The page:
One of the most covered topics at our pre-tour briefing was photography. We were told that we could only take photos when granted permission to do so, and that photography from the bus and taking photos of soldiers was strictly prohibited. As we soon discovered upon arrival in North Korea, however, some restrictions on photography are really at the discretion of your guides. Our guides were pretty mellow, and would encourage us to shoot photos of various things (i.e., the traffic girls) as we drove by. One guide actually became quite annoyed when we kept inquiring if it was OK to take photos from the bus, and asked us “Why do you keep asking me if you can take photos?!” We couldn’t help it, it was just contrary to what we had been told at the briefing and we didn’t want to get in trouble. I later discovered that we had been quite lucky to have landed these guides, as some other tour groups who were staying at our hotel with us had very strict guides. In fact, I can only remember two instances when we were told we couldn’t take photos. The first was when we arrived at the army building right outside the DMZ and were instructed not to take photos of the entrance. The second time was when we were driving through a rural area outside Kaesong and our guide told us to put our cameras away, as photography was prohibited in this particular area. I’m not 100% sure, but I think it was because we were passing by various military fortifications. Or at least that’s what they looked like.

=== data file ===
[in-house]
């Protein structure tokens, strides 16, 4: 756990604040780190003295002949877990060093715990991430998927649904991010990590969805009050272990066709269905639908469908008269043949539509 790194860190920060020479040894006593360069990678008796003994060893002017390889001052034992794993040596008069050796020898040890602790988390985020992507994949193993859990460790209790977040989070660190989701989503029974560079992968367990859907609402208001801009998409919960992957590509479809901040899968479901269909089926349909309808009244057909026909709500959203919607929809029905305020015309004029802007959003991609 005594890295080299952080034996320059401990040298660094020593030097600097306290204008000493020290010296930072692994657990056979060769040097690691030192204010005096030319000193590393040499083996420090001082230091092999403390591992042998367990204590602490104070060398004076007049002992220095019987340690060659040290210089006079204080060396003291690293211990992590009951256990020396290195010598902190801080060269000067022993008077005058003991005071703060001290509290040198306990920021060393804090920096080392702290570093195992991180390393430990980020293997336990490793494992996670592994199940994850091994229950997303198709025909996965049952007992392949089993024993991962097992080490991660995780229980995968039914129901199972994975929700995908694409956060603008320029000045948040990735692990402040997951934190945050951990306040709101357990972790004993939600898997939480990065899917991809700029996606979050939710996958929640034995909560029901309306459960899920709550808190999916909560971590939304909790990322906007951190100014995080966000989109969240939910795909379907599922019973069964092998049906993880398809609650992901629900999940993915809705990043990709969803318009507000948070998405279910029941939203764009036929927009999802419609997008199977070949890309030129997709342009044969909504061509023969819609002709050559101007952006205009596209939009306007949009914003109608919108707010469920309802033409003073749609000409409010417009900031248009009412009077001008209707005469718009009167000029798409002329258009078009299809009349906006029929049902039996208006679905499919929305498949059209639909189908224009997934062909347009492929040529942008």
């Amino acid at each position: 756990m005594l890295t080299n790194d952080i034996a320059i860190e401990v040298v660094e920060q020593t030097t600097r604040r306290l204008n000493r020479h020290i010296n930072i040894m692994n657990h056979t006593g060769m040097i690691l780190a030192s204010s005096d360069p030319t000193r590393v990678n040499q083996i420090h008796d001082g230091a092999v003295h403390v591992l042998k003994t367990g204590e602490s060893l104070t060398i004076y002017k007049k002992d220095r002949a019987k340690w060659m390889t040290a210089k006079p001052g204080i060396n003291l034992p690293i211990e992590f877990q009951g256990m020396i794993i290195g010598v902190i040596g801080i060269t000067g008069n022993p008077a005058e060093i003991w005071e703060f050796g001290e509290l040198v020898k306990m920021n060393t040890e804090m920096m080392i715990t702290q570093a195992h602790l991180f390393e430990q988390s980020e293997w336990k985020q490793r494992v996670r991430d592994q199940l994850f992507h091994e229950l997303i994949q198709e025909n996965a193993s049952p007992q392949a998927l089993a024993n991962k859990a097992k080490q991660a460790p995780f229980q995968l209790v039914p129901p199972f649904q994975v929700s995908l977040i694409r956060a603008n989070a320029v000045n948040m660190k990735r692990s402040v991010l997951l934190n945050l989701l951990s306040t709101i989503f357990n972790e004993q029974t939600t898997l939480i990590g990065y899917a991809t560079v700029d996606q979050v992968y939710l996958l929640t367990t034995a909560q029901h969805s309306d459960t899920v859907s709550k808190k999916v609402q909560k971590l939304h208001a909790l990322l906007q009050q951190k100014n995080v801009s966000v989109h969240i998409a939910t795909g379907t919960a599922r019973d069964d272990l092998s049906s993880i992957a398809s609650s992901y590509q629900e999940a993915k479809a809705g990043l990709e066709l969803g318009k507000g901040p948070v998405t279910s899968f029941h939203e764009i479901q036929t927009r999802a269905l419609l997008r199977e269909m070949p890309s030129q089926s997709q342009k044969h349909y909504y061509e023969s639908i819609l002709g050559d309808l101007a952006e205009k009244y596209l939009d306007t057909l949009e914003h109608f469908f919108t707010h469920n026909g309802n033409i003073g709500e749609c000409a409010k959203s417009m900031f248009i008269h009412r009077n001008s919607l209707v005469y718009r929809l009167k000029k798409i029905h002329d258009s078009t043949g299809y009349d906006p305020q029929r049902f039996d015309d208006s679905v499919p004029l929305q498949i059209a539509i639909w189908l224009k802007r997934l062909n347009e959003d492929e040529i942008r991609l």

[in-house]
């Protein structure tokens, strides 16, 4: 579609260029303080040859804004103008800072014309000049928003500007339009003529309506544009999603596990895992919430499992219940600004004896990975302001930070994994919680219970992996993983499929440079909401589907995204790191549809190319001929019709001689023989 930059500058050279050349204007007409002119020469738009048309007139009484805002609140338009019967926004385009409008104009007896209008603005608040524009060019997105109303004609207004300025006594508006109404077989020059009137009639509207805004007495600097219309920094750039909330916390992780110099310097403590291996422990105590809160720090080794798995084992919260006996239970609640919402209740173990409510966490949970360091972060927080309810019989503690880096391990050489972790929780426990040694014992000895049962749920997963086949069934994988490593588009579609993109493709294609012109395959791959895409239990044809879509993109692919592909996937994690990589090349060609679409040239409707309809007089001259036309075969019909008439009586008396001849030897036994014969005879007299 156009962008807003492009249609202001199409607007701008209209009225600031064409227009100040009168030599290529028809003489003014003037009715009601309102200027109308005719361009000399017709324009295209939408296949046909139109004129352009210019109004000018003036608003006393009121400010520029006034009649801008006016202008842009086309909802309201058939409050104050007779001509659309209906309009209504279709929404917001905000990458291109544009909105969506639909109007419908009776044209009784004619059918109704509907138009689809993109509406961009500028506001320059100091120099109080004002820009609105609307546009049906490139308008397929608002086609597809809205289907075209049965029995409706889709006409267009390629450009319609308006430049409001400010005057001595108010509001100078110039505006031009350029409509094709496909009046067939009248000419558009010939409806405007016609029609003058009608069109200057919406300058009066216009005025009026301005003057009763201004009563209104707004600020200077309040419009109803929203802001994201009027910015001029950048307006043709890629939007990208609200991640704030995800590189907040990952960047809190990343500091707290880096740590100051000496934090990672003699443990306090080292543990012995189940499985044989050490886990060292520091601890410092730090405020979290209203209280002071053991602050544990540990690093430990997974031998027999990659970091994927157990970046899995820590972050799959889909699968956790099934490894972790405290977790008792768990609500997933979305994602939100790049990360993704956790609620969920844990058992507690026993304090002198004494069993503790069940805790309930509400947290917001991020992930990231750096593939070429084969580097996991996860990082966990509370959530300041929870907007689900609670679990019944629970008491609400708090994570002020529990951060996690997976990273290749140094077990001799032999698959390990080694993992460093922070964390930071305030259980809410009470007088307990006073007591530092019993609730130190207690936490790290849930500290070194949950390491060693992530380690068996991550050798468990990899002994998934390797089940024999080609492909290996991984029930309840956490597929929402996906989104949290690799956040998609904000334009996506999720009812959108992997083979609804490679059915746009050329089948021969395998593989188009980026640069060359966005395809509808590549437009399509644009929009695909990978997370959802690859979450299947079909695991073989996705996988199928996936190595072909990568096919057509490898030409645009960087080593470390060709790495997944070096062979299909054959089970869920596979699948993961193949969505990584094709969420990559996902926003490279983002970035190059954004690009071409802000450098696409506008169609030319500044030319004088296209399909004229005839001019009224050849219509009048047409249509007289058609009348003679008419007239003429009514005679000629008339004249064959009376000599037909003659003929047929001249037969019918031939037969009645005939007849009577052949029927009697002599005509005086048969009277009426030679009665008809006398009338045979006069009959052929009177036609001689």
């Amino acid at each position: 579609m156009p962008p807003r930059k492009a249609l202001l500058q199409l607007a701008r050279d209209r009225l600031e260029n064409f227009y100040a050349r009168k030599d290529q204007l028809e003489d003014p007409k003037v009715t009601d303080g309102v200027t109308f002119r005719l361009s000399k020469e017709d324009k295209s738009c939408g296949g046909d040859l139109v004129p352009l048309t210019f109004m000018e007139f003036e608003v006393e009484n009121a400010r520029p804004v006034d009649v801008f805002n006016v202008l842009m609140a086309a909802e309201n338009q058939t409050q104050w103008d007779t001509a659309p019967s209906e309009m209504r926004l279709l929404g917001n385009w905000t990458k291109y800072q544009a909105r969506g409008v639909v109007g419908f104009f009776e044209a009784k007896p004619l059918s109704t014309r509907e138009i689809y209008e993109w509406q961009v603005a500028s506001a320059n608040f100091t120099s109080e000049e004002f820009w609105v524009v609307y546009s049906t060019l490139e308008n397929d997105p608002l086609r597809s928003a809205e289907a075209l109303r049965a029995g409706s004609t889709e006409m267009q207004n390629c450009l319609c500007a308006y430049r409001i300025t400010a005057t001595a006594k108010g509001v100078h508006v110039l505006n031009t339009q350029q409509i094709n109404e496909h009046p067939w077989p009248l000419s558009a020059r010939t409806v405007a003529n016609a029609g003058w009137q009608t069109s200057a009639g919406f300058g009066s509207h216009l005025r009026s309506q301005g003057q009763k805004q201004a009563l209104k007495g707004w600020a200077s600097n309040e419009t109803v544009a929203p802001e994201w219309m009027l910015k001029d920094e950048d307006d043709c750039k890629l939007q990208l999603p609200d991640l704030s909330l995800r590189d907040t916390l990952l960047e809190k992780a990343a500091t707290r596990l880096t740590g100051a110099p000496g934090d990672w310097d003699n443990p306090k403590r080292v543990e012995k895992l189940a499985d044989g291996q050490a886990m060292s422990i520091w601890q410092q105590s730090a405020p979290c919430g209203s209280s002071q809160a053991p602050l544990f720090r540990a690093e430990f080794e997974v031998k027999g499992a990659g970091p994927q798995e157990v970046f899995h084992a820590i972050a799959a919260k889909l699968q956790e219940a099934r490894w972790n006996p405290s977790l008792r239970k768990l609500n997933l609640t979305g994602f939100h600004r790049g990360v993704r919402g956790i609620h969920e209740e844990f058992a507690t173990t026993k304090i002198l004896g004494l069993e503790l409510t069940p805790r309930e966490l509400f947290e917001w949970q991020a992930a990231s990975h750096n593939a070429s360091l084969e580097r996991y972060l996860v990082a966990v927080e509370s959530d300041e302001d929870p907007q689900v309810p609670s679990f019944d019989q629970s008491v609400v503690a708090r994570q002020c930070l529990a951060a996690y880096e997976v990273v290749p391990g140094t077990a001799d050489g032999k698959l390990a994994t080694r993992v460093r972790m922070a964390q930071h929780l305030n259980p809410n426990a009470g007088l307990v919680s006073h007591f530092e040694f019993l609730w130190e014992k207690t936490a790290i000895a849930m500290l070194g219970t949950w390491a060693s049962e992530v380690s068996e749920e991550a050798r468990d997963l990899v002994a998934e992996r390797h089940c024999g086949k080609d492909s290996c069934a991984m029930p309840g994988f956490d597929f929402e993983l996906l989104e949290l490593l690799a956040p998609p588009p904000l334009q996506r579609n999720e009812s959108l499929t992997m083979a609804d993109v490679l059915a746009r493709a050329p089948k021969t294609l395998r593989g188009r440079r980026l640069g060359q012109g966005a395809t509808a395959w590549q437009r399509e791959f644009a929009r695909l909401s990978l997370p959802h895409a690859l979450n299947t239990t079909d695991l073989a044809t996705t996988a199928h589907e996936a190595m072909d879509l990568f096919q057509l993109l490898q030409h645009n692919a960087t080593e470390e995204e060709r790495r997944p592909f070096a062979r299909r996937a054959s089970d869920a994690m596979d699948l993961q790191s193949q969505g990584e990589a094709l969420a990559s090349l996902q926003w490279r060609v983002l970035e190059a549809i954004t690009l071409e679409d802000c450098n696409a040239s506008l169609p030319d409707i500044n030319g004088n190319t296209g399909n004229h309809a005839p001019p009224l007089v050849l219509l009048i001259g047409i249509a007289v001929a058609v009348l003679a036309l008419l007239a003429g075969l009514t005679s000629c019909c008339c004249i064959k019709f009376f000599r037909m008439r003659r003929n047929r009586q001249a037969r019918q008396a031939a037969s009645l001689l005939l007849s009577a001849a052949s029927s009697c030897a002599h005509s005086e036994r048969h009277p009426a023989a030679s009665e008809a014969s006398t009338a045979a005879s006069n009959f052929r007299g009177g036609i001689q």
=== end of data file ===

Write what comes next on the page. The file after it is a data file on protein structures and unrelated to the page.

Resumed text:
Anyways, with hardly any restrictions on photography, everyone in our tour group took tons of photos. Since I had a seemingly inexhaustible supply of memory cards and batteries, I would sometimes just hit the video record button and let the camera capture whatever was going on outside our bus as we sped by. Here is the first clip. You’ll see a lot of commieblocks, propaganda, and incredibly wide streets with hardly any vehicles.